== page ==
On Wed, 2006-07-12 at 22:34 -0400, Tom Lane wrote:

> More generally, I don't believe in hacks that only work for a small
> number of built-in types: to me, that's prima facie evidence that you
> haven't thought the problem through.

I agree an attempt at a simple definition of the required functional
properties hasn't yielded a great solution, so we must go deeper.

On Wed, 2006-07-12 at 15:09 +0200, Peter Eisentraut wrote:

> From a mathematical point of view, it seems cleaner to attach this property 
> to 
> functions, not operators, namely, "this function preserves the following 
> relations".  This would allow extending Simon's idea to other operators such 
> as > and < and possibly more mind-boggling cases with geometric operators and 
> such.

Well, in PG, operators are functions that define various special
properties of their inputs/outputs, so it seems the correct place to put
these definitions. I agree it seems more normalised to place this
information at the function itself, but that is not current precedent.

On Thu, 2006-07-13 at 09:14 +0200, Zeugswetter Andreas DCP SD wrote:

> Maybe we could have a tri (or more) state flag for the equality
> operators.
> ' ' .. not an equality op
> 'e' .. equality
> 's' .. strict equality (op only true iff the binary representation is
> equal)

Tom has pointed out that the required functional properties are actually
a fourth state between equality and full binary equality.

I was trying to avoid introducing new single-use properties, but I think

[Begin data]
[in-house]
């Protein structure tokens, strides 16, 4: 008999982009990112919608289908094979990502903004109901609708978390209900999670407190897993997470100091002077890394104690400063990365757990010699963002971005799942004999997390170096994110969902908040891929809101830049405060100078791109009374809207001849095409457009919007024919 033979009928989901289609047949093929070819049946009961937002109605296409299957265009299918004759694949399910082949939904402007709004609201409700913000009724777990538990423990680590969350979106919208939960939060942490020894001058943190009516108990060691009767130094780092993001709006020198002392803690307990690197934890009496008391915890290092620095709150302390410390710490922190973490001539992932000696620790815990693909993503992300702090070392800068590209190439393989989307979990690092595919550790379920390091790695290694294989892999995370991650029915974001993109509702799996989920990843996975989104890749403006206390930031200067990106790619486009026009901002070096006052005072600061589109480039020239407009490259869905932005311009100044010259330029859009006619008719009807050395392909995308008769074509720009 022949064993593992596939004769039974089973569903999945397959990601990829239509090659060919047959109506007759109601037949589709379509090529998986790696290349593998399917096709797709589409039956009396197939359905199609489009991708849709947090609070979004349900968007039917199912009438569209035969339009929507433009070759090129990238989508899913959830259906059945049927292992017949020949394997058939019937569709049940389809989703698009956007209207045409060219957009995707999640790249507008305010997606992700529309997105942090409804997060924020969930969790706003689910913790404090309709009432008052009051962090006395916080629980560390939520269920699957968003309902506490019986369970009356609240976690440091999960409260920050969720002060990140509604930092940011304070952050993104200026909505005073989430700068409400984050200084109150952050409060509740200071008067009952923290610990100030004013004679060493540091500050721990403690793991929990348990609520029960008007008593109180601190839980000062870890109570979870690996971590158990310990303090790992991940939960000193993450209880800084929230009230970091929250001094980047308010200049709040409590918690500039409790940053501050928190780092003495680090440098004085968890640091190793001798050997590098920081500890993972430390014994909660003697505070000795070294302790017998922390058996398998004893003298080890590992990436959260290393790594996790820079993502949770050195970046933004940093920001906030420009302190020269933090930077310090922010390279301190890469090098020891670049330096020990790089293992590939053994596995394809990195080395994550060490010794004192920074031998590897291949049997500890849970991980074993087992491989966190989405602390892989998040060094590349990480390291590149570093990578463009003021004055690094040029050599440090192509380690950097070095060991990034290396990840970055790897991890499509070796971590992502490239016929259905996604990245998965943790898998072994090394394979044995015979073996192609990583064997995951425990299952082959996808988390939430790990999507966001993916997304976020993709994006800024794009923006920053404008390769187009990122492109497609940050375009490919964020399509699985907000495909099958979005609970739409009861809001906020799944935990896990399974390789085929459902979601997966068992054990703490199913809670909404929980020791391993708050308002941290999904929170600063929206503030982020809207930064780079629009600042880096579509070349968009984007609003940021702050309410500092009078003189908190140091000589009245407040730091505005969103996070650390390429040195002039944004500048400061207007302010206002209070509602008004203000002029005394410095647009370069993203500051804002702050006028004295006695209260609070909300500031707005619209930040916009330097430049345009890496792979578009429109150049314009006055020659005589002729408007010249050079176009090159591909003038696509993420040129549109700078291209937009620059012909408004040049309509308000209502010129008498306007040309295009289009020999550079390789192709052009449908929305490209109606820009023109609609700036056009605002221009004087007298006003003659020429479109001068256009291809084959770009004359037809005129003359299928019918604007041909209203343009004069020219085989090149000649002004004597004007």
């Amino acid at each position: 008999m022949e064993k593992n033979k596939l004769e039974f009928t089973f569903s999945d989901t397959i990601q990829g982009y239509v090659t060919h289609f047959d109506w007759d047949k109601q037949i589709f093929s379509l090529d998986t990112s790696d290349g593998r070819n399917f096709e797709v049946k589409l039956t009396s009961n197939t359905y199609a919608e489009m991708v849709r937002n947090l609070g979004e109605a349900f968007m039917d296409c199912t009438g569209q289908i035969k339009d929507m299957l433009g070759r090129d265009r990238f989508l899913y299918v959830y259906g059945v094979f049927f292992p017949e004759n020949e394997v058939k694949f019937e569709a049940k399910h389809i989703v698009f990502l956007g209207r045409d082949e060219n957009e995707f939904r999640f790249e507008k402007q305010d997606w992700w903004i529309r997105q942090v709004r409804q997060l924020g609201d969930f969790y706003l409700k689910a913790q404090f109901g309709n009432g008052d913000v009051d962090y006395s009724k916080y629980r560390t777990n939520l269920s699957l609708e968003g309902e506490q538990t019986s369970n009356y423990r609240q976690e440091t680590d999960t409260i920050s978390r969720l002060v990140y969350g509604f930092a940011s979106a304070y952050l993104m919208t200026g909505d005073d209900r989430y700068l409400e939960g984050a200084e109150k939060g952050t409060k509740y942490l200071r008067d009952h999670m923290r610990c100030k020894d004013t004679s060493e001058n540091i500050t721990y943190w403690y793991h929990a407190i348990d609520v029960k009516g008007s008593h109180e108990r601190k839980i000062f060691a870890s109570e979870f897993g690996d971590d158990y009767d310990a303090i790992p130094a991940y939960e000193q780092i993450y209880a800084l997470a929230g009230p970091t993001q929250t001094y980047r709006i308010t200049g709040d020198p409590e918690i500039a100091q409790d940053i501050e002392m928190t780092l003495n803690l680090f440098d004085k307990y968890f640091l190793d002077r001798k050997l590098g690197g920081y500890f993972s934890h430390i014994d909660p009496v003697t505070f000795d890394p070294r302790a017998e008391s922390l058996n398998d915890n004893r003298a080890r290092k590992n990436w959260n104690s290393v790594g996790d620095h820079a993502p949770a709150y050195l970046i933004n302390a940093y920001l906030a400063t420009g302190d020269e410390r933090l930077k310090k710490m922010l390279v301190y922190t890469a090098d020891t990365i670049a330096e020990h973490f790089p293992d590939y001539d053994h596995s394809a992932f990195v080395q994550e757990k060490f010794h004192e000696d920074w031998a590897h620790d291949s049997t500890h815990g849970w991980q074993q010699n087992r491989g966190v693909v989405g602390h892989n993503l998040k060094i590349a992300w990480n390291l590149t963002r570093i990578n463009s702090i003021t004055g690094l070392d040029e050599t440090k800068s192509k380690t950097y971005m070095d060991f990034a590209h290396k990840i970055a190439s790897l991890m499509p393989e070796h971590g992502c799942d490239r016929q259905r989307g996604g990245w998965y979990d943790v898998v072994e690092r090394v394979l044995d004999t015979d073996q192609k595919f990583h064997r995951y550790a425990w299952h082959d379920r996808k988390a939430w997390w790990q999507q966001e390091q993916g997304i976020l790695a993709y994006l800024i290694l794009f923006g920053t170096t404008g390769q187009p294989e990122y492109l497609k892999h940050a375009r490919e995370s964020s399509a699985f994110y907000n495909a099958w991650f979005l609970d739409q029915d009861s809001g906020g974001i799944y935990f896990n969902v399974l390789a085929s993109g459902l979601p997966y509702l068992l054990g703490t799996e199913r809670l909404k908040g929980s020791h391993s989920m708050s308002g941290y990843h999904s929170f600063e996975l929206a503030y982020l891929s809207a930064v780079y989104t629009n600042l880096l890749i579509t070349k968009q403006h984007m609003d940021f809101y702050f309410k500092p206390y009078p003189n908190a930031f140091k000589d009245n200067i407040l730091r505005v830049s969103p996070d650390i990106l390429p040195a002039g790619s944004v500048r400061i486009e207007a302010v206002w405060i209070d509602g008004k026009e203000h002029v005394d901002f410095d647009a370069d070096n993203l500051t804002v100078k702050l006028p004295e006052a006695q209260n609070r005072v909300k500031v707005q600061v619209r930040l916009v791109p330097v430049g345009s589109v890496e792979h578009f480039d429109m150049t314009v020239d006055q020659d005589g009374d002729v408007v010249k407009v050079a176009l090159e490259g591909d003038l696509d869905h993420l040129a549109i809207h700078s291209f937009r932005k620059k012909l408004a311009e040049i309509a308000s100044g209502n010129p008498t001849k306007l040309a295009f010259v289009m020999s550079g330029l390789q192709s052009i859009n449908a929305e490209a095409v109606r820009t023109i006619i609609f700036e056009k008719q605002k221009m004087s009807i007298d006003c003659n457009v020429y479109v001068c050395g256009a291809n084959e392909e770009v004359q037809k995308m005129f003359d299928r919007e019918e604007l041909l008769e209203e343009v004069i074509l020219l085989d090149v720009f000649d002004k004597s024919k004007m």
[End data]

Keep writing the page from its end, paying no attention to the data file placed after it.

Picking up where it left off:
that is the only way here. My concern was not the complexity of
specifying this for function authors, but the problem of making an
incorrect selection leading to incorrect query results. 

It seems we need this in the catalog:

> ' ' .. not an equality op
> 'e' .. equality (sufficient for FKs)
 'f' .. functional equality (sufficient for this proposed optimisation)
> 's' .. strict equality (op only true iff the binary representation is
> equal)

We're breaking new ground here, but that's a good thing. I'd much rather
have an optimisable and extensible type system than a hard-wired one.

There is a problem of implication here, AFAICS:
When a user SQL asks 
        WHERE col1 = 7
which equality level is meant when several exist?

We currently already assume that they mean e-equality, since it is the
most useful and intuitive meaning. That is not as strict as f-equality,
so we would not be able to make implications from that.

I'll think on this some more, but not for 8.2.

  Simon Riggs
  EnterpriseDB          http://www.enterprisedb.com

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